I opened a gym because I didn't make enough money as a personal trainer to pay my bills. I thought, “If I’m going to survive, I need to own something.” I thought the problem was just economics: that coaches could only make an hourly wage, but owners can make a profit.

But that wasn't the real problem.

The real problem was that I could have made more, but I didn’t know how. And my boss didn’t know how, either.

RECENT: Make Your Time More Valuable

In 2005, I was working in a personal training studio. I was writing about fitness for local newspapers. I was getting referrals. Most of the new clients came in and asked for me.

We had a new baby, a new mortgage, and my wife wanted to work from our home. And since many of my clients were entrepreneurs, the topic came up several times every day.

One of my clients grabbed me by the collar, dragged me to look at a tiny office space, and offered to loan me $16,000. I immediately switched from becoming my boss' biggest asset and hope for the future to becoming his biggest competitor.

But what if he'd shown me another way?

What if we'd had a quarterly meeting where he asked about my goals?

What if we'd worked backward from those goals to create a map?

What if that map showed me how to earn enough without opening my own gym?

Truth be told, I'd probably still be there today. I didn't have a burning passion to be an entrepreneur. And at that point in life, security would have won me over. I opened a gym because I HAD to, not because I really wanted to.

Now, the boss would have had to get creative. His model was to pay trainers an hourly rate, stick us in a small room, and book clients for an hour at a time. I was already maxing out that model: one day, I did 13 client hours without a break and earned only $200 before taxes.

But he didn't have to really even give me a raise. All he had to do was think differently. His job as CEO was to figure out how to get me to my goals, NOT to sit back and hope I'd just be happy to punch his clock forever.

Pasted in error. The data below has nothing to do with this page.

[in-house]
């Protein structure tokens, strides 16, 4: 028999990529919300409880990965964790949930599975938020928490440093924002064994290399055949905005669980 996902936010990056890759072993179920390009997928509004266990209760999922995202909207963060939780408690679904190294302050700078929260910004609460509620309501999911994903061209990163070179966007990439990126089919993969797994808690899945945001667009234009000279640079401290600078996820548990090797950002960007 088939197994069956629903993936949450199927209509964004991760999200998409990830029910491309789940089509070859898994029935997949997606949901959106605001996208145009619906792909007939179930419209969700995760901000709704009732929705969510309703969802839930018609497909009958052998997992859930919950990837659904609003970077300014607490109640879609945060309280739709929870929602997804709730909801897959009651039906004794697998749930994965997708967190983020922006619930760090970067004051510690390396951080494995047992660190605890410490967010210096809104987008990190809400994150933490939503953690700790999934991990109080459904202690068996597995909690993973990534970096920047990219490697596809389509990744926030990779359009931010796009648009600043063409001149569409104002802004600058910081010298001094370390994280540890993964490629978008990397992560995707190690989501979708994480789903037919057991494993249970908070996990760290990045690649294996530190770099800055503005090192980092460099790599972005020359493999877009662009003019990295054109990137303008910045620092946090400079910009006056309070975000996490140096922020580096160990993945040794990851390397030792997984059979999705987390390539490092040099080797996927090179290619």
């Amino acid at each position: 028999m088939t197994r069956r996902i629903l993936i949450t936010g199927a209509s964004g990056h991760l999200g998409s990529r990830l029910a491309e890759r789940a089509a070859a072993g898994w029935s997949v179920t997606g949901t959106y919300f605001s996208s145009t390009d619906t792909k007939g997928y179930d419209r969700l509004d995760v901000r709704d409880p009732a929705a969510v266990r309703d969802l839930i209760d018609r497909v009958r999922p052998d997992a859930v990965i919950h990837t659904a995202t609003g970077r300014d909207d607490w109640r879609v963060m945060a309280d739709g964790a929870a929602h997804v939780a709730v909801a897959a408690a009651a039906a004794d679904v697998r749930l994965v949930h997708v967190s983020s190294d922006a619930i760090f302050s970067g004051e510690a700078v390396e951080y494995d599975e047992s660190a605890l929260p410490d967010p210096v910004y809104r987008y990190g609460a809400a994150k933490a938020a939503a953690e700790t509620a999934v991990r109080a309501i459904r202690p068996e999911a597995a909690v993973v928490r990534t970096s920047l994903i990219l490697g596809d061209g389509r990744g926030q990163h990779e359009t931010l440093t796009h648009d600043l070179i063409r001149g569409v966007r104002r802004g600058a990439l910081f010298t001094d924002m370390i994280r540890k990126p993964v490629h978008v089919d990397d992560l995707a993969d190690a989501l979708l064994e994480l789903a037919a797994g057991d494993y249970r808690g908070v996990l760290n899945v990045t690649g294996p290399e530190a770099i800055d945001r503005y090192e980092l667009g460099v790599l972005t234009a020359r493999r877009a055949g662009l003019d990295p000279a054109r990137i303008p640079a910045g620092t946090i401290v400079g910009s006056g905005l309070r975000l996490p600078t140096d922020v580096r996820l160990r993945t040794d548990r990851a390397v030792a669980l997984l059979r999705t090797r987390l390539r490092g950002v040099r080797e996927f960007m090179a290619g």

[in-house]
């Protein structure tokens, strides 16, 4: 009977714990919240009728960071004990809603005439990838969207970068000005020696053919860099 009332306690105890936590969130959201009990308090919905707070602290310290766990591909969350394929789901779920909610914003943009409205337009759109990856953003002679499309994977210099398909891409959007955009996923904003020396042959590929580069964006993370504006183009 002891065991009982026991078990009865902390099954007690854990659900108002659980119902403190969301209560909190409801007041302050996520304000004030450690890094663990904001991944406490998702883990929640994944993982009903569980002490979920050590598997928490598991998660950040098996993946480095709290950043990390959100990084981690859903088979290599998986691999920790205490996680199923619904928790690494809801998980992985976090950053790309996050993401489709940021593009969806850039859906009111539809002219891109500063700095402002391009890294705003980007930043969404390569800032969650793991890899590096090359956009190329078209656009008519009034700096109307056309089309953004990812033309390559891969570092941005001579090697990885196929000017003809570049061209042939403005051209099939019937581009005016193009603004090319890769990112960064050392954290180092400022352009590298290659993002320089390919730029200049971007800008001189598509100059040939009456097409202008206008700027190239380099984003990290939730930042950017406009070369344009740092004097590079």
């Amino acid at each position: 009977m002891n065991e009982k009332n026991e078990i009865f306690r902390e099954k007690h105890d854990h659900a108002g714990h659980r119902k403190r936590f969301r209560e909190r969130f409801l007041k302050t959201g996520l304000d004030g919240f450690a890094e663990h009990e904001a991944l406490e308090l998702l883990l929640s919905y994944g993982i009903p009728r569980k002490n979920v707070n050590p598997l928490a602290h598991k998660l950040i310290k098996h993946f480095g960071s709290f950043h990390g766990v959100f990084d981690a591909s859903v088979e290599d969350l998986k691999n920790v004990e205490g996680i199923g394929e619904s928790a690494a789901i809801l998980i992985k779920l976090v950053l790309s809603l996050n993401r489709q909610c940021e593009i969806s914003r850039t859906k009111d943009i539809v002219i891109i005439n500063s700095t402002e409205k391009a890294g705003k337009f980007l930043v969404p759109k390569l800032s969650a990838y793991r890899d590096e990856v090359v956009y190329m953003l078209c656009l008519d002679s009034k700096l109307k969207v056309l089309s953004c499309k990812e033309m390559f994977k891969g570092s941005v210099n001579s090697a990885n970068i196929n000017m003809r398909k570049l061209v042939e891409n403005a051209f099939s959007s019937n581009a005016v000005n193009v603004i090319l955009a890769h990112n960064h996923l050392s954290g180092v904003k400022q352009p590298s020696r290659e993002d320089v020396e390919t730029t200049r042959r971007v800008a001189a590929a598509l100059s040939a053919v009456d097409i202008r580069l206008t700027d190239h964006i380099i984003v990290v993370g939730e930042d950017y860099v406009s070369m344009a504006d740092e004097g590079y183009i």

He could have done several things:

  1. Visited other PT studios to figure out how they were making more money;
  2. Hired a mentor to get broader industry perspective;
  3. Called other gym owners to figure out how to scale their staff;
  4. Opened a second location and paid me to run it;
  5. Introduced semiprivate or group training;
  6. Something else.

I didn't know how to do any of those things, because it wasn't my job to know. It was his.

When you’re a coach, your job is to get the best possible results for your clients.

When you’re a gym owner, your job is to get the best possible results for your team.

READ MORE: From a Side Hustle to a Full-Time Job: Building Your Online Coaching Business

That means goal-setting, roadmaps, and finding ways to succeed.

Unfortunately, being a good gym owner isn’t just the next logical step from being a good coach. It’s a completely different thing.

Fortunately, success leaves clues. And just like fitness, there are proven ways to do things right.

Start with quarterly career roadmap meetings.

Ask your staff, “What does your life look like in six months if everything is perfect?”

Then ask, “How much are you coaching? How much are you earning?”

Work backward from those numbers to show them opportunities in your business: personal training, nutrition coaching, group coaching, or other ideas from the list above.

Then mentor them to develop those opportunities. And as they grow, you grow.

What happened to my boss? He still has his personal training studio. He's still a good trainer. Last I heard, he was still opening his doors at 5:30 a.m. and closing them at night, training clients one-on-one, and losing coaches.

Header image courtesy of denchik ©